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  1. Obsidian Vulture
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    Obsidian Vulture New Member

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    How Much Speculation is Acceptable in Historical Fiction?

    Discussion in 'General Writing' started by Obsidian Vulture, Jun 24, 2008.

    I’m currently composing a novel set in Ancient Egypt and have turned to historical events for inspiration. I wasn’t keen about the prospect of fabricating a completely new story, so selected an interesting series of real events to base the plot around. The period I have selected, however, is one about which relatively little is known – so I have plenty of room for artistic license around the main, historically-accurate events.

    Obviously I need a reasonable knowledge of Ancient Egyptian life, society and beliefs if I want to pull this off to any degree of success. Having been interested in the subject for about 12 years and been taking formal lessons for three of them, I am pretty happy that I have the basic’s down pretty well. Additionally, I recognise the need to (and have started) more extensive research into the characters and situation of the particular series of years over which I hope to base my story.

    However, as with any research project, there are gaps that need filling. They stem either from a lack of suitably available information, or because they involve nitty-gritty details that nobody has ever really bothered with. I will have to make some things up, and obviously some of what I fabricate will be done with the intention of tying nicely into the story (rather than being 100% historically correct). My big question is – what level of speculation do you think is acceptable when it comes to historical fiction. Obviously opinions will vary, but I’m interested in knowing whether people would rather that a particular inscription on the wall of some obscure tomb be absolutely accurate or whether readers would be accepting of a slight variation on the original text to fit the story. In particular this would apply to situations where (to use the above example) the original text no longer remains but guidelines for what was once there can be obtained from other sources.

    I’d like to stress that this is not anything like The DaVinci Code, so the point isn’t to prove the existence of something through scads of information. Instead, I want to adopt what really happened to create an interesting story (in a similar way to Homer with the Illiad and Odyssey).

    I look forward to hearing your opinions,

    Obsidian Vulture
     
  2. tehuti88
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    tehuti88 Contributing Member

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    As someone interested in ancient Egypt... :D

    I, honestly, don't have much problem with speculation as long as it's not done out of laziness in research. When information simply isn't available, you're going to rather be expected to have to make things up. Based on your description, for example regarding tomb inscriptions, you're not going to just be pulling ideas willy-nilly out of thin air because you didn't feel like doing hard research. If you do the research, and still have to make stuff up, that can be forgiven. As long as it's believable. (You didn't say you're writing fantasy, so I assume it's historical fiction, hence it must be believable. And even fantasy has to be believable, within its own set of rules.)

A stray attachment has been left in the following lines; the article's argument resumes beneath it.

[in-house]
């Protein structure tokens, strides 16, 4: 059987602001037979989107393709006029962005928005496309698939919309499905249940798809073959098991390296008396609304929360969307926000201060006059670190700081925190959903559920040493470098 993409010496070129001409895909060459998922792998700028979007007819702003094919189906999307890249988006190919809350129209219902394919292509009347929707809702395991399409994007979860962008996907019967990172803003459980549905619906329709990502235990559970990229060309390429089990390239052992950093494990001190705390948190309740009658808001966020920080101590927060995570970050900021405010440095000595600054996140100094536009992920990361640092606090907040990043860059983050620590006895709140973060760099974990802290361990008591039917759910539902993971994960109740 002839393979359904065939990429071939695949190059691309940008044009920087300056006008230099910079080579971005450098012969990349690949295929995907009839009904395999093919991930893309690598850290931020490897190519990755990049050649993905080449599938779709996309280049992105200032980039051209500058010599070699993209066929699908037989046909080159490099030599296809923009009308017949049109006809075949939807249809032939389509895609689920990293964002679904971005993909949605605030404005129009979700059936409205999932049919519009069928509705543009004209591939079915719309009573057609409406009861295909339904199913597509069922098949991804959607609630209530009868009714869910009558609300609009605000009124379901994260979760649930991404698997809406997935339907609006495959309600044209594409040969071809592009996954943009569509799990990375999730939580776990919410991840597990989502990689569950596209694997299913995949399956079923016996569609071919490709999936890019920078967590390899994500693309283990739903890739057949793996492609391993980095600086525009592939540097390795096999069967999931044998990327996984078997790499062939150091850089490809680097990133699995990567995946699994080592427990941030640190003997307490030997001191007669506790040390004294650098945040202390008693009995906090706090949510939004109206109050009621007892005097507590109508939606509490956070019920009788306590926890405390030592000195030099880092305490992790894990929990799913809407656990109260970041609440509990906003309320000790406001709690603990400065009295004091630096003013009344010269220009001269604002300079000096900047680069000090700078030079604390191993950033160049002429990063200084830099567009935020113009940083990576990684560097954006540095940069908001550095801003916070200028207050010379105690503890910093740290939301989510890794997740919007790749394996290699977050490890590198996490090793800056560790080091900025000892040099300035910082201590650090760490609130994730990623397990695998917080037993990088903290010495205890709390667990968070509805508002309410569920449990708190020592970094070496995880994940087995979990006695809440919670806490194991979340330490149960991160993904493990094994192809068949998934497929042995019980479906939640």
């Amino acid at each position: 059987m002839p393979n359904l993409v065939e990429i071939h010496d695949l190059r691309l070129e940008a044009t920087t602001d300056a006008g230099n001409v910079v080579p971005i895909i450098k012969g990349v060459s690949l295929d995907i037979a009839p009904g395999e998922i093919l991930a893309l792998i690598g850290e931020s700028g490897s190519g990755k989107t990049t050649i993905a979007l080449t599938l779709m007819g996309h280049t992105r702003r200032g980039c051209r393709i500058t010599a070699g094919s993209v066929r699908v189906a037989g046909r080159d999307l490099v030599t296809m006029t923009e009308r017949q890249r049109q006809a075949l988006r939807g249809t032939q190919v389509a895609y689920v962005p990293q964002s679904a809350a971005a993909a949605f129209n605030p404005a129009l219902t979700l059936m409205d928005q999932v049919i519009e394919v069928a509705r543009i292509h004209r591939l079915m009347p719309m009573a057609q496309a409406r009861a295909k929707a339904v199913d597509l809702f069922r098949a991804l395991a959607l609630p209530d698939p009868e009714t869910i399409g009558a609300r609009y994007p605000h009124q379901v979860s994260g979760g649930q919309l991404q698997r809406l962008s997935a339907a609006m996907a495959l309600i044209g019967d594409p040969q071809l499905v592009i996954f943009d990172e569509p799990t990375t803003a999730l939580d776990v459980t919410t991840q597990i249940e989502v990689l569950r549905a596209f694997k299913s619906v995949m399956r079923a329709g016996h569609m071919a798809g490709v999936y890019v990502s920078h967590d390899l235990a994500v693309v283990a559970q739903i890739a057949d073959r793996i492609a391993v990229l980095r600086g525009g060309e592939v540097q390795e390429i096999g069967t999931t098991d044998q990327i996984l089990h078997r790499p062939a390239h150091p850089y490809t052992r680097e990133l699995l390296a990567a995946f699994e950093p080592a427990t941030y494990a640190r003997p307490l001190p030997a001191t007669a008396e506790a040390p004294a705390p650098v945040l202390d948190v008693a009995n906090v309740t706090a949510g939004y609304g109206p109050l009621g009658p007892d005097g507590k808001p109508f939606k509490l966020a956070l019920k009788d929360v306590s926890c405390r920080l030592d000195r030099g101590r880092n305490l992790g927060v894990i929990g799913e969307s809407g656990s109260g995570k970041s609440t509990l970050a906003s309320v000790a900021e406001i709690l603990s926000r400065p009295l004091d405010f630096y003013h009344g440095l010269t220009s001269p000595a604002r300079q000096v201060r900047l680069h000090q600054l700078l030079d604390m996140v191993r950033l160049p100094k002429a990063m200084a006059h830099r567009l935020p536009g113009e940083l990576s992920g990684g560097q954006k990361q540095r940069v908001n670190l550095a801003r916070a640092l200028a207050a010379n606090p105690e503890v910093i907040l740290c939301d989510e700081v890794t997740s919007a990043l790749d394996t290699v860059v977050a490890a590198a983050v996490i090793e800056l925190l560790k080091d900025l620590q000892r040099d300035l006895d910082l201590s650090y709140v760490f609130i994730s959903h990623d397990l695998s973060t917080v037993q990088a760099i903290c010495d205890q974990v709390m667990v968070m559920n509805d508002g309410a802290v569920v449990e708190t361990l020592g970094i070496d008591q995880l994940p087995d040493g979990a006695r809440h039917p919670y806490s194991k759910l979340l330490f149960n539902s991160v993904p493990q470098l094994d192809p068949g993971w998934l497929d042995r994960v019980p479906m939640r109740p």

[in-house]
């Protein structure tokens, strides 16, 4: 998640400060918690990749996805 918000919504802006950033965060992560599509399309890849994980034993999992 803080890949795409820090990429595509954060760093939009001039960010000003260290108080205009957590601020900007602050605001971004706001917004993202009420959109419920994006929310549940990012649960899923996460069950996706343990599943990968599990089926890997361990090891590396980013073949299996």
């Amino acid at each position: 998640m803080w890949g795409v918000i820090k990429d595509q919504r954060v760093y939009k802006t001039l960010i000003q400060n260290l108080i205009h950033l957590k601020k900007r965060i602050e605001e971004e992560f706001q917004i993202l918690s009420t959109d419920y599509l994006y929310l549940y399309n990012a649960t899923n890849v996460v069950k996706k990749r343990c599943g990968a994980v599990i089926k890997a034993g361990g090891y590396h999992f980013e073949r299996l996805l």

It's the people who just don't feel like bothering with the research that bother me, and it shows. Take for example movies like those in "The Mummy" series. The Book of the Dead or whatever they used was a BOOK. Not a papyrus scroll, but a BOOK with two hard covers and pages in between! And their retelling of the Scorpion King (who was a real person about whom not much is known) included the use of camels and horses, not to mention wheels. This is predynastic Egypt and they have CAMELS, much less HORSES and wheels?? I realize it was meant as pure entertainment, but it just reeked of shoddy (lack of) research. I myself was guilty of the same things when I was little, and had the ancient Egyptians living in pyramids along a Nile that flowed the wrong way. But I was like twelve so I hope that can be forgiven. *LOL*

    If you're truly worried about rankling somebody who might actually know a bit of information you're forced to make up, you can always include a disclaimer regarding what you yourself know and what you had to create. This lets the reader know that you actually did your research, so the occasional "mistake" can be forgiven. Instead of seeing, for example, the made-up tomb inscription and thinking, "Wait a minute, that's not how that goes, how ignorant this person is!" they might think, "Ah, this is where I give the writer some leeway because, after all, this is fiction." (As a writer of fantasy which relies on sometimes modifying existing mythological systems, I find that disclaimers are very helpful.)
     
  3. Wreybies
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    Wreybies The Ops Pops Operations Manager Staff Contest Administrator Supporter Contributor

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    Agreed with Tehuti. :D Remember that, unlike a movie filled with whiz-bang special effects to draw in every kind of viewer, a book with such a specific subject matter is going to draw an audience already interested, and perhaps educated, in the subject. Respect you audience.
     
  4. Obsidian Vulture